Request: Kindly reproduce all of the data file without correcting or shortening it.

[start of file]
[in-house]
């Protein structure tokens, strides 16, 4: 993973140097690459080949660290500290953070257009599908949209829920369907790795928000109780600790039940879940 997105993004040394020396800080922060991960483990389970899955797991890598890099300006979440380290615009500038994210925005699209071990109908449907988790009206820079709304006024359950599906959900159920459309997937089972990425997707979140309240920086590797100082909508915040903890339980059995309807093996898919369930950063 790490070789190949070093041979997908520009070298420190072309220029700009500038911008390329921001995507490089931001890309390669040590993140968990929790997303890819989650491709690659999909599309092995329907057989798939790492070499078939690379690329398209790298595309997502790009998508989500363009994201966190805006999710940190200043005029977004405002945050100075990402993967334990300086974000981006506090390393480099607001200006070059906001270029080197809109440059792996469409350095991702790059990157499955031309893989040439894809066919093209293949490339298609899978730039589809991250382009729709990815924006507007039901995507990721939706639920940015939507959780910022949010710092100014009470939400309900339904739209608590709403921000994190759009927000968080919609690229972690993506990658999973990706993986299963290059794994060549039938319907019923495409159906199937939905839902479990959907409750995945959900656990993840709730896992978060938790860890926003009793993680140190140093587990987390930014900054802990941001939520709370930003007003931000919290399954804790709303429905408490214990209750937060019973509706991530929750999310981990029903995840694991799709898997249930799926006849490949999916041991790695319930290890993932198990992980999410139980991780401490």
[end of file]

[in-house]
């Protein structure tokens, strides 16, 4: 993973140097690459080949660290500290953070257009599908949209829920369907790795928000109780600790039940879940 997105993004040394020396800080922060991960483990389970899955797991890598890099300006979440380290615009500038994210925005699209071990109908449907988790009206820079709304006024359950599906959900159920459309997937089972990425997707979140309240920086590797100082909508915040903890339980059995309807093996898919369930950063 790490070789190949070093041979997908520009070298420190072309220029700009500038911008390329921001995507490089931001890309390669040590993140968990929790997303890819989650491709690659999909599309092995329907057989798939790492070499078939690379690329398209790298595309997502790009998508989500363009994201966190805006999710940190200043005029977004405002945050100075990402993967334990300086974000981006506090390393480099607001200006070059906001270029080197809109440059792996469409350095991702790059990157499955031309893989040439894809066919093209293949490339298609899978730039589809991250382009729709990815924006507007039901995507990721939706639920940015939507959780910022949010710092100014009470939400309900339904739209608590709403921000994190759009927000968080919609690229972690993506990658999973990706993986299963290059794994060549039938319907019923495409159906199937939905839902479990959907409750995945959900656990993840709730896992978060938790860890926003009793993680140190140093587990987390930014900054802990941001939520709370930003007003931000919290399954804790709303429905408490214990209750937060019973509706991530929750999310981990029903995840694991799709898997249930799926006849490949999916041991790695319930290890993932198990992980999410139980991780401490």